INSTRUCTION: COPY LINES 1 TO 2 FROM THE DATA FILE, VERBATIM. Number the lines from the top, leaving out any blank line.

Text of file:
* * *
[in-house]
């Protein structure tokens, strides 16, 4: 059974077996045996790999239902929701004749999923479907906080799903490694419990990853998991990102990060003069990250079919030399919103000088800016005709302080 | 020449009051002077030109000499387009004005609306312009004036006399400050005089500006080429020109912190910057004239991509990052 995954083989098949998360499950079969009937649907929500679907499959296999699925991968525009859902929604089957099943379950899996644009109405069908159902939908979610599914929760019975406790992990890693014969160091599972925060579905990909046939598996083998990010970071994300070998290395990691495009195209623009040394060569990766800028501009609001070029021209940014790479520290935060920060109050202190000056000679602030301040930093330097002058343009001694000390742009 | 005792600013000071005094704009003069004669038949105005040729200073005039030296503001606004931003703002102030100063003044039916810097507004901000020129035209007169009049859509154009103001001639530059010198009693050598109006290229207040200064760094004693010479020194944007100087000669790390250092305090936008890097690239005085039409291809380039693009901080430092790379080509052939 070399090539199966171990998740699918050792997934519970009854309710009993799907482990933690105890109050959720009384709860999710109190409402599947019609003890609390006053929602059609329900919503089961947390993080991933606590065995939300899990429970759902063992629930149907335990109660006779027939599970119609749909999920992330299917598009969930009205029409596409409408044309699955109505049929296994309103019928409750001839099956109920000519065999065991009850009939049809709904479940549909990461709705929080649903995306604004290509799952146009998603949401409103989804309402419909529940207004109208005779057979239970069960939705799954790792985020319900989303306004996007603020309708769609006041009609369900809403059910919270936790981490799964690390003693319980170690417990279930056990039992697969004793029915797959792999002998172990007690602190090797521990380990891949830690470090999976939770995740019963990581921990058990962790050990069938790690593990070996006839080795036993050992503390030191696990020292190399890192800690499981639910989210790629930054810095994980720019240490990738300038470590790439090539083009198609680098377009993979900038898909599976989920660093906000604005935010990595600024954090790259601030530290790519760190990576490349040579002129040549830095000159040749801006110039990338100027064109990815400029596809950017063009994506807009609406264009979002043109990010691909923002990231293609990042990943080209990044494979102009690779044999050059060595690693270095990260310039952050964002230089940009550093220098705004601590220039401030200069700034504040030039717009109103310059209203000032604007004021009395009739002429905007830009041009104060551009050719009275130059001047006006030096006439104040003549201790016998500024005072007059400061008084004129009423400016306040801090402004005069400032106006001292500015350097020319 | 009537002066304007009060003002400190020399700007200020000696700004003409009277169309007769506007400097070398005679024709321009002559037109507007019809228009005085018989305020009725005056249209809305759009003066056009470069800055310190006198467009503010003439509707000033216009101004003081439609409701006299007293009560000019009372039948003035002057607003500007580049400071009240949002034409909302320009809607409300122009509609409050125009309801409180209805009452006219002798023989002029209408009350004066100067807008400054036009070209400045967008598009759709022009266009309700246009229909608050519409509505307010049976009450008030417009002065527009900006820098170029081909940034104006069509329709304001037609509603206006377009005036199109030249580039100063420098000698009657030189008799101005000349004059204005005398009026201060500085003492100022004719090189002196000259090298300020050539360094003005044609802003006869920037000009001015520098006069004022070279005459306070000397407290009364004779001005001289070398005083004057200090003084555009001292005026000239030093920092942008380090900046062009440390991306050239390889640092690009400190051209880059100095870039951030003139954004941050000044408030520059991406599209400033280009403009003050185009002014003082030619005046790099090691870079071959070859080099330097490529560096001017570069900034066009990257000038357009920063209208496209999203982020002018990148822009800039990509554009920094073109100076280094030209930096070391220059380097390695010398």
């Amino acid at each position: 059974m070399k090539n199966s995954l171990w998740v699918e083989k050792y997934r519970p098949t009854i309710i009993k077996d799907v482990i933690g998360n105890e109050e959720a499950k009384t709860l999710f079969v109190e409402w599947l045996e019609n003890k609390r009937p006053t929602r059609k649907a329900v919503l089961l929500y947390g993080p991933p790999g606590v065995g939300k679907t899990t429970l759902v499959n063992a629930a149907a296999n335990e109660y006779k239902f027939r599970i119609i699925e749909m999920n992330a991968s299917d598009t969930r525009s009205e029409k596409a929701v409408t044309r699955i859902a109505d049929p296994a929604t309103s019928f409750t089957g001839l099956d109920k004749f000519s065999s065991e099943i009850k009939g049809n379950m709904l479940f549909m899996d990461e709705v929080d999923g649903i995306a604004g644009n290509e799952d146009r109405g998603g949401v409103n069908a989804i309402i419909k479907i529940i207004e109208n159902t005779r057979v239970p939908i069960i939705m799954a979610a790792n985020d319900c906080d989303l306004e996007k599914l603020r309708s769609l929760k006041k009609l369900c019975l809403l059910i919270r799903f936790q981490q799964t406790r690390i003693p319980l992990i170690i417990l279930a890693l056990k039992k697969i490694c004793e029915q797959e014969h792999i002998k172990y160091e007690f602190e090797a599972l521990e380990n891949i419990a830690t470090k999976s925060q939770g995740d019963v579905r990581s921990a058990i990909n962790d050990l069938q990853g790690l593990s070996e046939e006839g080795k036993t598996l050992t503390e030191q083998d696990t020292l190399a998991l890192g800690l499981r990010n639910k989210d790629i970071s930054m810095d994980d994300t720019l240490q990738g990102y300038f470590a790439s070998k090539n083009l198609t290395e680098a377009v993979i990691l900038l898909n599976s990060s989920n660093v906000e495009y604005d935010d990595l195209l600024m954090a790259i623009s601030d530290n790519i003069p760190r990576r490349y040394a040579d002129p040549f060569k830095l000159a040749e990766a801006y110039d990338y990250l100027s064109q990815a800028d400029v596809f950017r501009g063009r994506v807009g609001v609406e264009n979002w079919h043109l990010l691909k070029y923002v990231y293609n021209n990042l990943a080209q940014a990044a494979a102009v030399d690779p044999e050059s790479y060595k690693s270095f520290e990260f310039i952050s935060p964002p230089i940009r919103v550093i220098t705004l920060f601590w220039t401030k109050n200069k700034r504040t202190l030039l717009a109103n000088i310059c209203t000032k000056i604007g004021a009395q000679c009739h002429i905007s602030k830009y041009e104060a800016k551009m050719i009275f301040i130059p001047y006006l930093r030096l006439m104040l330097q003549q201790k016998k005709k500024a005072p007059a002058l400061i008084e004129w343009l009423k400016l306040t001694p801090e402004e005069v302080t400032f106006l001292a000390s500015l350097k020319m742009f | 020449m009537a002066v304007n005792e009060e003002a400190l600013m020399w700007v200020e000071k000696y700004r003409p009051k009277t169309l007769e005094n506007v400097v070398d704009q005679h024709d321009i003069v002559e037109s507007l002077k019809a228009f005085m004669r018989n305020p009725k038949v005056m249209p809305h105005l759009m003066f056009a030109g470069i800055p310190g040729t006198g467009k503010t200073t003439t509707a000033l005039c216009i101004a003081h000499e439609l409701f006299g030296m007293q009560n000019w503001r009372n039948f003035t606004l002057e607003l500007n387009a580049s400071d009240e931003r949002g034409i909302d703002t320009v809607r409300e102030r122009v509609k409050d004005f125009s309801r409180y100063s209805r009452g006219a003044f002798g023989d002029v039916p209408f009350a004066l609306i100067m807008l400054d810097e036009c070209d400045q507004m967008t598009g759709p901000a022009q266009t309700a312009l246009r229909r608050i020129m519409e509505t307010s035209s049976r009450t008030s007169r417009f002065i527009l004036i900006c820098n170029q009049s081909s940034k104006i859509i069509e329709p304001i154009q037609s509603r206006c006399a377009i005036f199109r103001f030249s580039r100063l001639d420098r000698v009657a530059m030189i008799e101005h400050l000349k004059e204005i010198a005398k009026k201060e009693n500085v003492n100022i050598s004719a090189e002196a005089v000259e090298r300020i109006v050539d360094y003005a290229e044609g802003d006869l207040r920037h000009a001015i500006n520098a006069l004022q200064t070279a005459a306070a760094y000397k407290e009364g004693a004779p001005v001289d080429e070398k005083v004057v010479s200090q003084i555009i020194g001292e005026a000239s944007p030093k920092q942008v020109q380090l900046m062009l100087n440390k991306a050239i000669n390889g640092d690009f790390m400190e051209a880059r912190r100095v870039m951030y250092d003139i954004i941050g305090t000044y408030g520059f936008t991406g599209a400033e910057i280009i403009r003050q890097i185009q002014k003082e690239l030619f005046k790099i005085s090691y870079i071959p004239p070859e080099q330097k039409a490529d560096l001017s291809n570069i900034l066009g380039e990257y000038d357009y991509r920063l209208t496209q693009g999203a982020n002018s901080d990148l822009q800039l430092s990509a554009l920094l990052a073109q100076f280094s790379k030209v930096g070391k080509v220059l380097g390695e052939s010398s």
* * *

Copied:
[in-house]
């Protein structure tokens, strides 16, 4: 059974077996045996790999239902929701004749999923479907906080799903490694419990990853998991990102990060003069990250079919030399919103000088800016005709302080 | 020449009051002077030109000499387009004005609306312009004036006399400050005089500006080429020109912190910057004239991509990052 995954083989098949998360499950079969009937649907929500679907499959296999699925991968525009859902929604089957099943379950899996644009109405069908159902939908979610599914929760019975406790992990890693014969160091599972925060579905990909046939598996083998990010970071994300070998290395990691495009195209623009040394060569990766800028501009609001070029021209940014790479520290935060920060109050202190000056000679602030301040930093330097002058343009001694000390742009 | 005792600013000071005094704009003069004669038949105005040729200073005039030296503001606004931003703002102030100063003044039916810097507004901000020129035209007169009049859509154009103001001639530059010198009693050598109006290229207040200064760094004693010479020194944007100087000669790390250092305090936008890097690239005085039409291809380039693009901080430092790379080509052939 070399090539199966171990998740699918050792997934519970009854309710009993799907482990933690105890109050959720009384709860999710109190409402599947019609003890609390006053929602059609329900919503089961947390993080991933606590065995939300899990429970759902063992629930149907335990109660006779027939599970119609749909999920992330299917598009969930009205029409596409409408044309699955109505049929296994309103019928409750001839099956109920000519065999065991009850009939049809709904479940549909990461709705929080649903995306604004290509799952146009998603949401409103989804309402419909529940207004109208005779057979239970069960939705799954790792985020319900989303306004996007603020309708769609006041009609369900809403059910919270936790981490799964690390003693319980170690417990279930056990039992697969004793029915797959792999002998172990007690602190090797521990380990891949830690470090999976939770995740019963990581921990058990962790050990069938790690593990070996006839080795036993050992503390030191696990020292190399890192800690499981639910989210790629930054810095994980720019240490990738300038470590790439090539083009198609680098377009993979900038898909599976989920660093906000604005935010990595600024954090790259601030530290790519760190990576490349040579002129040549830095000159040749801006110039990338100027064109990815400029596809950017063009994506807009609406264009979002043109990010691909923002990231293609990042990943080209990044494979102009690779044999050059060595690693270095990260310039952050964002230089940009550093220098705004601590220039401030200069700034504040030039717009109103310059209203000032604007004021009395009739002429905007830009041009104060551009050719009275130059001047006006030096006439104040003549201790016998500024005072007059400061008084004129009423400016306040801090402004005069400032106006001292500015350097020319 | 009537002066304007009060003002400190020399700007200020000696700004003409009277169309007769506007400097070398005679024709321009002559037109507007019809228009005085018989305020009725005056249209809305759009003066056009470069800055310190006198467009503010003439509707000033216009101004003081439609409701006299007293009560000019009372039948003035002057607003500007580049400071009240949002034409909302320009809607409300122009509609409050125009309801409180209805009452006219002798023989002029209408009350004066100067807008400054036009070209400045967008598009759709022009266009309700246009229909608050519409509505307010049976009450008030417009002065527009900006820098170029081909940034104006069509329709304001037609509603206006377009005036199109030249580039100063420098000698009657030189008799101005000349004059204005005398009026201060500085003492100022004719090189002196000259090298300020050539360094003005044609802003006869920037000009001015520098006069004022070279005459306070000397407290009364004779001005001289070398005083004057200090003084555009001292005026000239030093920092942008380090900046062009440390991306050239390889640092690009400190051209880059100095870039951030003139954004941050000044408030520059991406599209400033280009403009003050185009002014003082030619005046790099090691870079071959070859080099330097490529560096001017570069900034066009990257000038357009920063209208496209999203982020002018990148822009800039990509554009920094073109100076280094030209930096070391220059380097390695010398």